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The following is a brief overview of the Metaple protocol
The Metaple Finance is a peer-to-peer system designed for exchanging cryptocurrencies (BEP-20 Tokens) on the Binance Smart Chain. The protocol is implemented as a set of persistent, non-upgradable smart contracts; designed to prioritize censorship resistance, security, self-custody, and to function without any trusted intermediaries who may selectively restrict access.
To understand how the Metaple Finance differs from a traditional exchange, it is helpful to first look at two subjects: how the Automated Market Maker design deviates from traditional central limit order book-based exchanges, and how permissionless systems depart from conventional permissioned systems.
Most publicly accessible markets use a central limit order book style of exchange, where buyers and sellers create orders organized by price level that are progressively filled as demand shifts. Anyone who has traded stocks through brokerage firms will be familiar with an order book system.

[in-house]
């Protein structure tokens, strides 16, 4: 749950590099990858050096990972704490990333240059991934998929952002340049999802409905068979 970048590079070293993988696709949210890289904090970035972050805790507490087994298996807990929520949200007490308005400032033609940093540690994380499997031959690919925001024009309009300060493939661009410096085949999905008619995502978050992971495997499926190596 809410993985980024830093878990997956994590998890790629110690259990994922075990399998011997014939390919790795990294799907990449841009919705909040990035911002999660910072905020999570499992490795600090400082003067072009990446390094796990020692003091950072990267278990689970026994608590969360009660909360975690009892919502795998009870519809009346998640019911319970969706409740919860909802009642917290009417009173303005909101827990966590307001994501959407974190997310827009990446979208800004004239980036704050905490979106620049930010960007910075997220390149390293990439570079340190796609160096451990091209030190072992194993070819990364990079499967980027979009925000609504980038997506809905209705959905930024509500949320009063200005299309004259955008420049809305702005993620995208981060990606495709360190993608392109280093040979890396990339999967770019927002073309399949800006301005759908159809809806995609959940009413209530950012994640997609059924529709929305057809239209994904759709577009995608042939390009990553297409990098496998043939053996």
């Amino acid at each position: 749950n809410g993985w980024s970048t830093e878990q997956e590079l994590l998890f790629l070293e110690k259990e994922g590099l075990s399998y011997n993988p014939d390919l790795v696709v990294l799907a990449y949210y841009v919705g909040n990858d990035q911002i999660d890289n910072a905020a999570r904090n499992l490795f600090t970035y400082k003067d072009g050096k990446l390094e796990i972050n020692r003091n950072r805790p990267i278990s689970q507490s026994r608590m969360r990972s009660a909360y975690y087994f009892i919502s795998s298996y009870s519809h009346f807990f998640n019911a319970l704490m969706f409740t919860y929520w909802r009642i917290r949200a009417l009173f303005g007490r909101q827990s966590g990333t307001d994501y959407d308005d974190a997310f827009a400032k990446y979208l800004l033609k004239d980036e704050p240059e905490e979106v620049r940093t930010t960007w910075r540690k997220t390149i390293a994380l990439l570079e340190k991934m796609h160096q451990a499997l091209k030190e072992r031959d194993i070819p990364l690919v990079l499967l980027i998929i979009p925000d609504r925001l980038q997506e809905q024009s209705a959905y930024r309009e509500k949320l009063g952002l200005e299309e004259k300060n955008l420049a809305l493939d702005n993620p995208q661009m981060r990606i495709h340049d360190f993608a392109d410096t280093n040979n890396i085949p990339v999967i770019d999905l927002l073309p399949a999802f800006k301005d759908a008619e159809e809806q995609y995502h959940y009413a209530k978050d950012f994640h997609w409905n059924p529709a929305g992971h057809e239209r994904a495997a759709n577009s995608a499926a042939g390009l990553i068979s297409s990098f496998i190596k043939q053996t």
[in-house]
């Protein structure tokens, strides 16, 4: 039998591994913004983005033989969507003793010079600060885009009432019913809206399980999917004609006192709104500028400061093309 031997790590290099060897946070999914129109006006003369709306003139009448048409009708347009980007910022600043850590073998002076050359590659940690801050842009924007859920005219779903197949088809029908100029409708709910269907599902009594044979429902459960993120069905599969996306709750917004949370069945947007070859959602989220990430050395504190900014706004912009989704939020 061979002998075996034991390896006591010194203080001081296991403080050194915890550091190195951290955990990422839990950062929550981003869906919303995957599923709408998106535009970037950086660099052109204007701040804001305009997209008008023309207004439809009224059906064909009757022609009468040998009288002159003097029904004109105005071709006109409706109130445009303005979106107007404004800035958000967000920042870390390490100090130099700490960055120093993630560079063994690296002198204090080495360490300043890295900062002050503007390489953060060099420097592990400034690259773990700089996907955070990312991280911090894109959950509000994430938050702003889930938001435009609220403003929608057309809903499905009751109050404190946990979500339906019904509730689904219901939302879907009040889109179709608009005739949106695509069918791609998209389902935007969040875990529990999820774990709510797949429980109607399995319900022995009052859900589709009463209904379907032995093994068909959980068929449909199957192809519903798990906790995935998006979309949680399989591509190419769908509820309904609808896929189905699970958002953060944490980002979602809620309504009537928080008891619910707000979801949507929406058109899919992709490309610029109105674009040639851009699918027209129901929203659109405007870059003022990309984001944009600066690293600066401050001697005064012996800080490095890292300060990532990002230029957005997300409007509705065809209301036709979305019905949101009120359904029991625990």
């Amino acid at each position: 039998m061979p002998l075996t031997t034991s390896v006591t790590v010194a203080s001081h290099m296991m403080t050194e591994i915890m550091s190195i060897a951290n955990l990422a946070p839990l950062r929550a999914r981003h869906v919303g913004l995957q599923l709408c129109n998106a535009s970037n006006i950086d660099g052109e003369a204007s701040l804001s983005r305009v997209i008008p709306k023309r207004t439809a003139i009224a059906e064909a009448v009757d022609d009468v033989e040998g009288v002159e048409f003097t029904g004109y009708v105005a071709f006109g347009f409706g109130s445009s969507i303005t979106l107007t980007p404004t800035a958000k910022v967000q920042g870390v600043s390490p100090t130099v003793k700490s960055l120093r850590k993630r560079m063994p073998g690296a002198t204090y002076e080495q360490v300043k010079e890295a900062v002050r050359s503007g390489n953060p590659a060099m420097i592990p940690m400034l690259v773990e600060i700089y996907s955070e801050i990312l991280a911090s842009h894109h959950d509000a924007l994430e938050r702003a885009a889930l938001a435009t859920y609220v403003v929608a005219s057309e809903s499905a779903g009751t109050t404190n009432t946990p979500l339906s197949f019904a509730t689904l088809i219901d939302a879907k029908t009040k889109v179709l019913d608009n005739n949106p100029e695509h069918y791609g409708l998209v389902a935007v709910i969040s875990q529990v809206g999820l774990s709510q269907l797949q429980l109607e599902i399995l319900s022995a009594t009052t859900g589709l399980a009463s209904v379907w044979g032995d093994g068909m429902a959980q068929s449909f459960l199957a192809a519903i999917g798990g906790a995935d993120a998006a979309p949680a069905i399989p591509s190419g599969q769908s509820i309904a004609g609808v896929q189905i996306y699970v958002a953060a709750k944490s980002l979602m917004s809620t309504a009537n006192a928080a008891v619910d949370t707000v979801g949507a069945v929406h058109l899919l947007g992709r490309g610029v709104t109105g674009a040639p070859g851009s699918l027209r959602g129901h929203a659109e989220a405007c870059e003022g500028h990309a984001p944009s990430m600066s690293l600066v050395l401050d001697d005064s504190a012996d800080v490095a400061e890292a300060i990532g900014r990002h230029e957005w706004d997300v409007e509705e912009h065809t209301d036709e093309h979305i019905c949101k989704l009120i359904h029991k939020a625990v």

The Metaple Finance takes a different approach, using an Automated Market Maker (AMM), sometimes referred to as a Constant Function Market Maker, in place of an order book.
At a very high level, an AMM replaces the buy and sell orders in an order book market with a liquidity pool of two assets, both valued relative to each other. As one asset is traded for the other, the relative prices of the two assets shift, and a new market rate for both is determined. In this dynamic, a buyer or seller trades directly with the pool, rather than with specific orders left by other parties. The advantages and disadvantages of Automated Market Makers versus their traditional order book counterparts are under active research by a growing number of parties. We have collected some notable examples on our research page.
The second departure from traditional markets is the permissionless design of the Metaple Finance. Permissionless design means that the protocol’s services are entirely open for public use, with no ability to selectively restrict who can or cannot use them. Anyone can swap, provide liquidity, or create new markets at will. This is a departure from traditional financial services, which typically restrict access based on geography, wealth status, and age.